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El Camino Engine Bay - Cherry Bay
Setting The Grounds For A Clean Install
May 1, 2008
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El Camino Engine Bay - Cherry Bay
We rolled the ol' Camino into the street, and it was there we got a cold, hard look at what 42 years of road buildup can do to the framerails and inner fenders. We wanted to not only dissolve all the grime, but also remove and pick away all the undercoating. It's ugly and gross-and it had to go.
We prepared a 1:1 (50/50) mix of Oil Eater degreaser formula and water. It comes in a gallon jug, and we used nearly all of it. Tougher jobs could call for using straight degreaser to cut through the oil. Utilizing a spray bottle, we liberally soaked the entire engine bay. This included inner fenders, firewall, subframe, and steering components. Removing the front fenders and front suspension will net you even more admittance, especially to the outer framerails of the car. Degrease any areas that will be painted. Once it was sprayed, we let the formula do its job-waiting about 20 minutes-then resprayed.
After a thorough soaking, it was time to get the real elbow grease started. There was no easy way about it; we jumped in the engine bay armed with putty knives-you could use a screwdriver or any sort of flat scraping implement-and began the long process of removing the grime and muck.
Next, after some scraping, we fired up the power washer, threw on some safety goggles, stuck on the sheeting nozzle, and washed off the mess. If a pressure washer isn't available, any high-pressure garden hose will work.
After sufficiently washing away most of the oil and grease buildup, we called in some heavy-duty removing equipment: an electric grinding wire wheel. The tough stuff that doesn't come off with the power washer or the degreasing will most certainly be removed with the wire wheel. We spun the wheel over everything-focusing on the framerails and the crossmember, giving the metal a shiny, smooth finish.
Paint won't stick to rust, so it's crucial to remove it all. Scotch-Brite pads are great for sanding everywhere we planned on painting. Long lasting and cheap, they create a bristling action when you sand with them. They're also coarse enough to cut through old paint and create a clean, blemish-free surface to paint on. We picked up about six pads for the whole job.
We didn't bother preparing the A-arms, brake lines, the exhaust, the master cylinder, or the transmission. Instead, we removed most of it because it's going to eventually be replaced. To access the top of the crossmember, we unbolted the four bolts and removed the motor mounts and got those out of the way.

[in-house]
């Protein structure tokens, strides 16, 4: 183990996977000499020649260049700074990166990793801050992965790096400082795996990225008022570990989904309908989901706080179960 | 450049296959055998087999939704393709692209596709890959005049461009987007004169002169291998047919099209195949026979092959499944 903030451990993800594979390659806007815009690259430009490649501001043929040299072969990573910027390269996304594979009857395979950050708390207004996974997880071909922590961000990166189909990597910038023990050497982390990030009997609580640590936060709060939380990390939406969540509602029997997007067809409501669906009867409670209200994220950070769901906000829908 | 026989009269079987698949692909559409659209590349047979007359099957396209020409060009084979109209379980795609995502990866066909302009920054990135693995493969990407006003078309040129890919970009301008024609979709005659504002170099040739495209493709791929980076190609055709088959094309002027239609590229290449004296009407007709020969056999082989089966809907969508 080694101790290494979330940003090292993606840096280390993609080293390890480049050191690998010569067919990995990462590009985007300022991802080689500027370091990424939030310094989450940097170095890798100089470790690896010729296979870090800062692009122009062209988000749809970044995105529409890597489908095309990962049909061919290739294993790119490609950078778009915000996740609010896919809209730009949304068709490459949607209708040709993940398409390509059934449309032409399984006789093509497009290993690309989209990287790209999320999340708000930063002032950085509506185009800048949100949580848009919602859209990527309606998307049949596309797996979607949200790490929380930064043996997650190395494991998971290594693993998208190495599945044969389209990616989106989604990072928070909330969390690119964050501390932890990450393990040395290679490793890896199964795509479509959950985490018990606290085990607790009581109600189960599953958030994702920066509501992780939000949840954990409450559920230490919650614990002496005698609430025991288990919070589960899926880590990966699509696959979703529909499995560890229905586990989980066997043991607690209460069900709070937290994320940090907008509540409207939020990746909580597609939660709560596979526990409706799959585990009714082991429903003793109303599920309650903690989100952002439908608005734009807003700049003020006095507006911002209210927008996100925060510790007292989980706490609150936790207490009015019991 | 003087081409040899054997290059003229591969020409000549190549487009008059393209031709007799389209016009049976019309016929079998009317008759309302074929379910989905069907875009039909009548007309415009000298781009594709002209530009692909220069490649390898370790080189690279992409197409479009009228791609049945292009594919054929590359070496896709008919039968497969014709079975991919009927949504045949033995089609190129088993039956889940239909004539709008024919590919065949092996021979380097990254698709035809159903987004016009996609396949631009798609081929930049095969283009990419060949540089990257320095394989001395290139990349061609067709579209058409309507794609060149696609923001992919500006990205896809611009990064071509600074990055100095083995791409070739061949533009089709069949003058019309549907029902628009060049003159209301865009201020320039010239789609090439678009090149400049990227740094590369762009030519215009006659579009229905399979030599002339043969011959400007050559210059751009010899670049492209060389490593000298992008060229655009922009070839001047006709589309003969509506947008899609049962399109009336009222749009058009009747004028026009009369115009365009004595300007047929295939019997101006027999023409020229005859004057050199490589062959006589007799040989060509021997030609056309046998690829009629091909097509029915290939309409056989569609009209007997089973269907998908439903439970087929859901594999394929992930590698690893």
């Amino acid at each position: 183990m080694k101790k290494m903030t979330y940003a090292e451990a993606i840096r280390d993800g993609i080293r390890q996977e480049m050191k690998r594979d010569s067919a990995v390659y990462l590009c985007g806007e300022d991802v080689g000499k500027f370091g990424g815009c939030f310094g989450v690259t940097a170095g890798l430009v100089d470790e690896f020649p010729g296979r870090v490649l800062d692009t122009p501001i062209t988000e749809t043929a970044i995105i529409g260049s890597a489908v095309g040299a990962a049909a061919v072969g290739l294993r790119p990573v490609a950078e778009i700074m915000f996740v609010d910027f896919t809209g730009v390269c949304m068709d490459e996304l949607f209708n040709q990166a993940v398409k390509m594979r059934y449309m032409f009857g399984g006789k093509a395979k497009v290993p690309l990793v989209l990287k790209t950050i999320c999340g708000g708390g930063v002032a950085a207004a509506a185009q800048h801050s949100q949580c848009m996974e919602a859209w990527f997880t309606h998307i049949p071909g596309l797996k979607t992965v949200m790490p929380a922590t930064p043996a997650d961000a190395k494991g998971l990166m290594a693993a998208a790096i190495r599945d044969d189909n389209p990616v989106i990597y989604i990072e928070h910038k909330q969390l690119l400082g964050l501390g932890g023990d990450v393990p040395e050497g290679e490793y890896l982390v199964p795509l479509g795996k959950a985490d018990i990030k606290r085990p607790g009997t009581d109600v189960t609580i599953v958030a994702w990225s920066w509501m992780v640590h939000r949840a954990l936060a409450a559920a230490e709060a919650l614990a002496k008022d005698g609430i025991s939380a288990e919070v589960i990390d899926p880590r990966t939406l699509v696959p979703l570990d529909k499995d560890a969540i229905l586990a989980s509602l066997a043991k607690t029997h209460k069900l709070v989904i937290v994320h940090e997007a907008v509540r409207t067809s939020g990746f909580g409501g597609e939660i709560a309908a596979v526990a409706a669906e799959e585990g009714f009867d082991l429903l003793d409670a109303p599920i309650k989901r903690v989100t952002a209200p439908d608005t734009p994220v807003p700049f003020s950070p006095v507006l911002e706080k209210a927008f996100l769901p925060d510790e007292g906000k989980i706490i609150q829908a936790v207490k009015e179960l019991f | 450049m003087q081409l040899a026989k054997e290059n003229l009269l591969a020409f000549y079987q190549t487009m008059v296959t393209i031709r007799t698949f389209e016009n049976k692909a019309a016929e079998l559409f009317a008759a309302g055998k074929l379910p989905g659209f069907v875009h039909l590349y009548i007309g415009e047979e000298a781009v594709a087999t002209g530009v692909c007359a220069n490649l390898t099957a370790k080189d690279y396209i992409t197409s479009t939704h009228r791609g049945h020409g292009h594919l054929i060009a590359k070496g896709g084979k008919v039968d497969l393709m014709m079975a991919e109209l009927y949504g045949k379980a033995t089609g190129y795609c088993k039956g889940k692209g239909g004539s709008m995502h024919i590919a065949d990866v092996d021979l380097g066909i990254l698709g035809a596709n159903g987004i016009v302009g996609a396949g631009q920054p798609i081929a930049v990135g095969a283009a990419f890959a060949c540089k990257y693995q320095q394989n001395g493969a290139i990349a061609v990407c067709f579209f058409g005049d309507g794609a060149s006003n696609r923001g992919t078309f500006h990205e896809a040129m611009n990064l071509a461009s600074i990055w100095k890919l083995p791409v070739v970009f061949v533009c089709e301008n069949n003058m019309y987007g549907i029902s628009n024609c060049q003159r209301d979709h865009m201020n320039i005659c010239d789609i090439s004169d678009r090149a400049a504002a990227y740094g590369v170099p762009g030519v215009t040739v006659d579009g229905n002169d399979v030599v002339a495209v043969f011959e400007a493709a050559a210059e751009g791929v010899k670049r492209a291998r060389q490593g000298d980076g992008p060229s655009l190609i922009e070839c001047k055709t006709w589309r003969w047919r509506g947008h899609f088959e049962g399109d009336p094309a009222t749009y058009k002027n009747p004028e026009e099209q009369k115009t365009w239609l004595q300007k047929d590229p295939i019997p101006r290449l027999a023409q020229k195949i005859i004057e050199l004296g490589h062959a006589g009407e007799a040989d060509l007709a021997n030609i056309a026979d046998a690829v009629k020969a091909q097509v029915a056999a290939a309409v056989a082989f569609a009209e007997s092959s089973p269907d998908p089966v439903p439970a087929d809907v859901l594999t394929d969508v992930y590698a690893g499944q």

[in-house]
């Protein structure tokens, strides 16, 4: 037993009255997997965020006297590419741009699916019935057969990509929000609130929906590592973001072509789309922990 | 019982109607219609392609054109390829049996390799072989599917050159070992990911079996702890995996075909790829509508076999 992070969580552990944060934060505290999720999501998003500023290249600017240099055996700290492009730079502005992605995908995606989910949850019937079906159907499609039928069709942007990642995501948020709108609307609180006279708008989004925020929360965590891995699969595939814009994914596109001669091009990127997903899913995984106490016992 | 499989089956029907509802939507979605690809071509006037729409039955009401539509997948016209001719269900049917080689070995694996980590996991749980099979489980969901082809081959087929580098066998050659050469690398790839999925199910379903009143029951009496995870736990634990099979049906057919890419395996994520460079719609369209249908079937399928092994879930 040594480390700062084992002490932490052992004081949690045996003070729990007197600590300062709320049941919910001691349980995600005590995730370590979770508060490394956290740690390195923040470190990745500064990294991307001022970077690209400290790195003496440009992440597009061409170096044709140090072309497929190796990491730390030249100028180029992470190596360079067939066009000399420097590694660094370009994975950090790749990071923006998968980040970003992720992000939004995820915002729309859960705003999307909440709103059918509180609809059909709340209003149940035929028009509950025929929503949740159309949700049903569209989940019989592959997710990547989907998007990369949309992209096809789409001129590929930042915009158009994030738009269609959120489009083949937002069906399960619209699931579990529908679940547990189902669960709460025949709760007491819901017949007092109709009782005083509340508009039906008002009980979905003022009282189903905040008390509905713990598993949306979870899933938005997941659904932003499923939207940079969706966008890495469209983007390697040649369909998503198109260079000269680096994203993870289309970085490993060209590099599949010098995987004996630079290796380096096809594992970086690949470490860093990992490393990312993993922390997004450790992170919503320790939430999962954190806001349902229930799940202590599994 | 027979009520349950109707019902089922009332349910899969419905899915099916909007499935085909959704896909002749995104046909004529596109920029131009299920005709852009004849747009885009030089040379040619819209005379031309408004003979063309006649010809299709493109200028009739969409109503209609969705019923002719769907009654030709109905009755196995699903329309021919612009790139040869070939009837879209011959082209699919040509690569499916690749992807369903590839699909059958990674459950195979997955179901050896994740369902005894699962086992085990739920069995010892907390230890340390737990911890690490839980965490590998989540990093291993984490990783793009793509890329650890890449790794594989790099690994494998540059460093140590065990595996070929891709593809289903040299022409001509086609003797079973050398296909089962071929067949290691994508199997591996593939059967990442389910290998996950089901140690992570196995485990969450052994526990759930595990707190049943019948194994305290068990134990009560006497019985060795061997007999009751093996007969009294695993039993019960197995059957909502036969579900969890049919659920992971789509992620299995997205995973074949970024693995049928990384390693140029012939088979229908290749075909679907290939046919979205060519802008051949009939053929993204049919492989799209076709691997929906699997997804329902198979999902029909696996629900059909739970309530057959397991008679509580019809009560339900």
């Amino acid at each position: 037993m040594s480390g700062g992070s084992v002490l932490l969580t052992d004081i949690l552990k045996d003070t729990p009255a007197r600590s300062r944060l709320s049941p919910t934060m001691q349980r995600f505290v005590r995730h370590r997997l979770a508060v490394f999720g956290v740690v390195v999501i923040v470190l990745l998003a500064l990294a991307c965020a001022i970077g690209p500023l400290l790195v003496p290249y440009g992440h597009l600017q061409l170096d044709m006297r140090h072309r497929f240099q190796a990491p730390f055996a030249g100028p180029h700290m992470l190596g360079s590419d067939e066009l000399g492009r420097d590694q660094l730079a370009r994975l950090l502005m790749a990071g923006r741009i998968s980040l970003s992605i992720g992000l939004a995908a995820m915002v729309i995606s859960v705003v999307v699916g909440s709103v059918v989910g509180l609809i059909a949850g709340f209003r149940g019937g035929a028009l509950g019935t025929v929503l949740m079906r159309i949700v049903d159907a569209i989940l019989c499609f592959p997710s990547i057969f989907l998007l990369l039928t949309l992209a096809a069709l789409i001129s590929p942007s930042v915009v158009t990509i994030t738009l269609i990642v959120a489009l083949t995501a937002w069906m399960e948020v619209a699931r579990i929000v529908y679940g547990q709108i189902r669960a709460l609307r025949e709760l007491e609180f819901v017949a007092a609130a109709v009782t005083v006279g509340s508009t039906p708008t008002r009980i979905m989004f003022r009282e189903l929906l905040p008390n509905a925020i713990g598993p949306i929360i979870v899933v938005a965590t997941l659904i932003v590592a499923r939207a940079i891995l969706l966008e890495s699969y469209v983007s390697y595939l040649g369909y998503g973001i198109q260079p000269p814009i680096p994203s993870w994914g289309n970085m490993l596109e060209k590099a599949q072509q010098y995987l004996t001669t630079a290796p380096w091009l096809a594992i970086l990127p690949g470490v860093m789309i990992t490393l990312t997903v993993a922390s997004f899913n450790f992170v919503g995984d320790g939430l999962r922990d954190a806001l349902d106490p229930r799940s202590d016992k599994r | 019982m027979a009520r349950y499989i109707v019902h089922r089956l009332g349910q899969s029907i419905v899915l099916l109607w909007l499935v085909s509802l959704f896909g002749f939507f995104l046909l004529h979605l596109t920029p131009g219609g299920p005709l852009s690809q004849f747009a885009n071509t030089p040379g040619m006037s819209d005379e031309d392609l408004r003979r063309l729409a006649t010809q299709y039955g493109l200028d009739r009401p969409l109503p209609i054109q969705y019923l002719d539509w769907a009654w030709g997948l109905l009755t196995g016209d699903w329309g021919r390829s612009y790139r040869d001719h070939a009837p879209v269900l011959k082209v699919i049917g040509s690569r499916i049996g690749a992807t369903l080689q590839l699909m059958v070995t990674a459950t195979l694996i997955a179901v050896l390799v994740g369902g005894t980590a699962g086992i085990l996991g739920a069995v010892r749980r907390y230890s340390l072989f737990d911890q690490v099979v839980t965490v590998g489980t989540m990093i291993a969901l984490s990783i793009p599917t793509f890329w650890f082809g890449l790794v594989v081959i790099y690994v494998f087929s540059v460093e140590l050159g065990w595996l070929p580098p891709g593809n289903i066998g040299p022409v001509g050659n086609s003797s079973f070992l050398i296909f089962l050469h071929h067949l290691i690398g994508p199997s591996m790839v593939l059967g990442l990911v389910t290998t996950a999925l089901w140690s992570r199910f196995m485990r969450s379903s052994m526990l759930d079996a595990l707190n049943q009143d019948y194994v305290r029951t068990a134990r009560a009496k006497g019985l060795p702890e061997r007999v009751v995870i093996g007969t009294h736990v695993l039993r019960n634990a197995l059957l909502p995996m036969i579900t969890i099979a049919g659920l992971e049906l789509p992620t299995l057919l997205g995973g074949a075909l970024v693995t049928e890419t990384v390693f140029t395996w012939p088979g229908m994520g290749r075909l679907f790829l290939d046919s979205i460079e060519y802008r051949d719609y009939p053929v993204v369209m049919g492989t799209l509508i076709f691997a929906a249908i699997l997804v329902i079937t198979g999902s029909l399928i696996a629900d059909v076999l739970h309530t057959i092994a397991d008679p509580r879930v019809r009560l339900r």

When the entire engine bay area was completely clean and free of any last clinging grime, we blew it off and wiped it down to remove any debris. Next, we masked off the area to paint with paper and tape and laid a sheet of plastic on the ground under where we were going to paint. Because the car will be fogged shortly, we weren't very concerned with overspray. To make the job a little easier, the hood can always be removed to gain easier access to crevices and hard-to-reach areas.
For complete coverage of the bare engine bay, we used three cans of gray primer, one can for each side of the bay and one last coat to finish it off. We started spraying at the top of each fender and worked our way down until we met up with the crossmember. We repeated the process on the other side, maintaining a 10- to 12-inch distance while laying down the paint. At this point, we decided it would be a good idea to let the primer coat dry overnight before attempting the final coat.
The next day, we could begin laying down the coats of black paint. Because this paint must endure the heat of the motor, we picked up four cans of Duplicolor's high-heat flat black paint. We used the 1,200-degree-F stuff, but the 500-degree paint would have provided adequate protection and coverage as well. Just as before, we swept from top to bottom and began with the fenders. For cold or overcast days, a drop light will help speed up the drying.
Four cans later, this engine bay is looking pretty snazzy. Even though it doesn't have an exact OEM look, we dare say it looks even better. Now, if we could only get the rest of the car to come out just as well, but that'll be a project for another day.
Cheap Paint Gun
While painting, control is everything, and long periods of spraying can leave your fingers fatigued. A cool trick is to pick up one of these Eazy paint guns from a local auto parts store. They clip right to the tip of the paint cans and allow efficient management of the paint. Paint sweeps become smoother, and the spray will flow out more evenly.
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